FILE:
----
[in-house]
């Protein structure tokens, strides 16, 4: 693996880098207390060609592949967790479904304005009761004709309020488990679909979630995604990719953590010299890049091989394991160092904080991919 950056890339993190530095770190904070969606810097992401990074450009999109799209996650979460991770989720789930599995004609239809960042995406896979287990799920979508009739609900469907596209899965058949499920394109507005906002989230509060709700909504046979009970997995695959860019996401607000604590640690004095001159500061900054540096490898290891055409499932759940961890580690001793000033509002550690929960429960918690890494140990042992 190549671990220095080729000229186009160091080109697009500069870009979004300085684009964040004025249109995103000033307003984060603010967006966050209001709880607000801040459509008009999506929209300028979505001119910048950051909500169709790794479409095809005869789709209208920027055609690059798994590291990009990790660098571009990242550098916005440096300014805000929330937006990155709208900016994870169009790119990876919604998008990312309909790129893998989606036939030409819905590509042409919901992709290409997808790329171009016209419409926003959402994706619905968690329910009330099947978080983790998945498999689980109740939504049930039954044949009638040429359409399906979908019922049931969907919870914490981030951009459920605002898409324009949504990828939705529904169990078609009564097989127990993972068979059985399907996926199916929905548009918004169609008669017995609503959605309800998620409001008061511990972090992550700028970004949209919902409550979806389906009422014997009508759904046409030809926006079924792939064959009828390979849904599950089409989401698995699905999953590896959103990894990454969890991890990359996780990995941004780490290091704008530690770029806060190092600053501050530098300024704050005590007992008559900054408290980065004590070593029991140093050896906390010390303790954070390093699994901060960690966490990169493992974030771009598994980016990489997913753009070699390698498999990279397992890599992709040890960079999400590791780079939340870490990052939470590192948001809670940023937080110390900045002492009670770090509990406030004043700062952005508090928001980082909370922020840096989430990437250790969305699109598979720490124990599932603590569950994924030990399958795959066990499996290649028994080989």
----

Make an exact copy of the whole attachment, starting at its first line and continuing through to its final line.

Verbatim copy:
[in-house]
């Protein structure tokens, strides 16, 4: 693996880098207390060609592949967790479904304005009761004709309020488990679909979630995604990719953590010299890049091989394991160092904080991919 950056890339993190530095770190904070969606810097992401990074450009999109799209996650979460991770989720789930599995004609239809960042995406896979287990799920979508009739609900469907596209899965058949499920394109507005906002989230509060709700909504046979009970997995695959860019996401607000604590640690004095001159500061900054540096490898290891055409499932759940961890580690001793000033509002550690929960429960918690890494140990042992 190549671990220095080729000229186009160091080109697009500069870009979004300085684009964040004025249109995103000033307003984060603010967006966050209001709880607000801040459509008009999506929209300028979505001119910048950051909500169709790794479409095809005869789709209208920027055609690059798994590291990009990790660098571009990242550098916005440096300014805000929330937006990155709208900016994870169009790119990876919604998008990312309909790129893998989606036939030409819905590509042409919901992709290409997808790329171009016209419409926003959402994706619905968690329910009330099947978080983790998945498999689980109740939504049930039954044949009638040429359409399906979908019922049931969907919870914490981030951009459920605002898409324009949504990828939705529904169990078609009564097989127990993972068979059985399907996926199916929905548009918004169609008669017995609503959605309800998620409001008061511990972090992550700028970004949209919902409550979806389906009422014997009508759904046409030809926006079924792939064959009828390979849904599950089409989401698995699905999953590896959103990894990454969890991890990359996780990995941004780490290091704008530690770029806060190092600053501050530098300024704050005590007992008559900054408290980065004590070593029991140093050896906390010390303790954070390093699994901060960690966490990169493992974030771009598994980016990489997913753009070699390698498999990279397992890599992709040890960079999400590791780079939340870490990052939470590192948001809670940023937080110390900045002492009670770090509990406030004043700062952005508090928001980082909370922020840096989430990437250790969305699109598979720490124990599932603590569950994924030990399958795959066990499996290649028994080989």